The PHARM-CHF randomized controlled trial was presented this week at Heart Failure 2019, a scientific conference, as reported by Pharmacy Times.

The Study

The PHARM-CHF trial reviewed data from 237 ambulatory patients with chronic heart failure aged 60 years and over who were randomly assigned to usual care or a pharmacy intervention, and follow-up for a median of 2 years. The average age was 74 years, 62% male and the median number of different medications was 9.

Method

The intervention started with a medication review. Patients brought their medications to a pharmacists who made a medication plan, checked for drug interactions and double medications, and contacted the physician about any risks. Patients then visited the pharmacy every 8 days to discuss adherence and symptoms, and have their blood pressure checked and pulse rate measurements collected. Drugs were provided in a pillbox with compartments for morning, noon, evening and night on each day. The pharmacist updated the medication plan if needed and contacted their physician with new drug-related problems or significant changes in vital signs.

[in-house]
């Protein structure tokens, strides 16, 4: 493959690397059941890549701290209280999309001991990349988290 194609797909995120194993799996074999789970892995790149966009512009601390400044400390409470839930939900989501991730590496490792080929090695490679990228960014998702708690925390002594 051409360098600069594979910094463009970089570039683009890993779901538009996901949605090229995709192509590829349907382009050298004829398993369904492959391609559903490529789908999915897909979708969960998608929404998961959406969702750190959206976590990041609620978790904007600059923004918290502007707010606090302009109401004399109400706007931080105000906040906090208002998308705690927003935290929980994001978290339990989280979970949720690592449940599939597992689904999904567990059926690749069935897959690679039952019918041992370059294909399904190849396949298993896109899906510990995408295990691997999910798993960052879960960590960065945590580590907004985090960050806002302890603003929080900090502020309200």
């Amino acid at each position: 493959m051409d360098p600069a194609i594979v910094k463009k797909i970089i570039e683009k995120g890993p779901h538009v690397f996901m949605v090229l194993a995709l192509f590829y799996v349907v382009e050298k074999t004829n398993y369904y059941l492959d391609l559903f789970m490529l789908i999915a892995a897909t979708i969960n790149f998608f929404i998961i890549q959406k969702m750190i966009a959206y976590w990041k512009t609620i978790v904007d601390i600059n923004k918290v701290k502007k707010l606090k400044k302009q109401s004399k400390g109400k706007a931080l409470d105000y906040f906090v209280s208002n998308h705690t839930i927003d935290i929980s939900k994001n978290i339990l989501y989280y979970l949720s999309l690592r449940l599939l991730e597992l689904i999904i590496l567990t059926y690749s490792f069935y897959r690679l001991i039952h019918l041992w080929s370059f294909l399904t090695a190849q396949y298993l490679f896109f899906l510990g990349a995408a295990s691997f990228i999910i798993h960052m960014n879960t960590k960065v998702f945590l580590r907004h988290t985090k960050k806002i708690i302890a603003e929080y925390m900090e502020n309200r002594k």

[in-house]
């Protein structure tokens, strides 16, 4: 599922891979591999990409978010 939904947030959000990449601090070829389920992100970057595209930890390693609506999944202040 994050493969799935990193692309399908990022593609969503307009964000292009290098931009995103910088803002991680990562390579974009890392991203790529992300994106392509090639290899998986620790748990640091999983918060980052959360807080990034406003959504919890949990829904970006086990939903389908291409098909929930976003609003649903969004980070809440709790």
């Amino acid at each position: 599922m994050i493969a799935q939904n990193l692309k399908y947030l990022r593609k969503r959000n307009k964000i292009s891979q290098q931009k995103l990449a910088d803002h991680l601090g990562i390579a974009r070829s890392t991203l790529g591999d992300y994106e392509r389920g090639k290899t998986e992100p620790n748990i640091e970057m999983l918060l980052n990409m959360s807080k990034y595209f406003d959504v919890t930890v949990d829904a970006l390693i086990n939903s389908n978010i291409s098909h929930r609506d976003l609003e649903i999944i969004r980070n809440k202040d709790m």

Summary

Improvement in quality of life was more pronounced in the pharmacy group after 1 year and significantly better compared to the usual care group after 2 years. This meant patients in the pharmacy group were less limited in their daily activities and less worried about their disease.

Professor and co-principal investigator, Marin Schulz, Department of Clinical Pharmacy, Freie Universitaet Berlin, Germany said in a press release that “Adhering to a complex medication regimen is a huge challenge for elderly patients with heart failure” and continued IT is estimated that 30% to 50% of patients in Europe are nonadherent to heart failure medications which results in increased frequency and severity of symptoms such as breathlessness, worsening heart failure and consequent hospitalizations, and higher mortality.”

Source: Pharmacy Times

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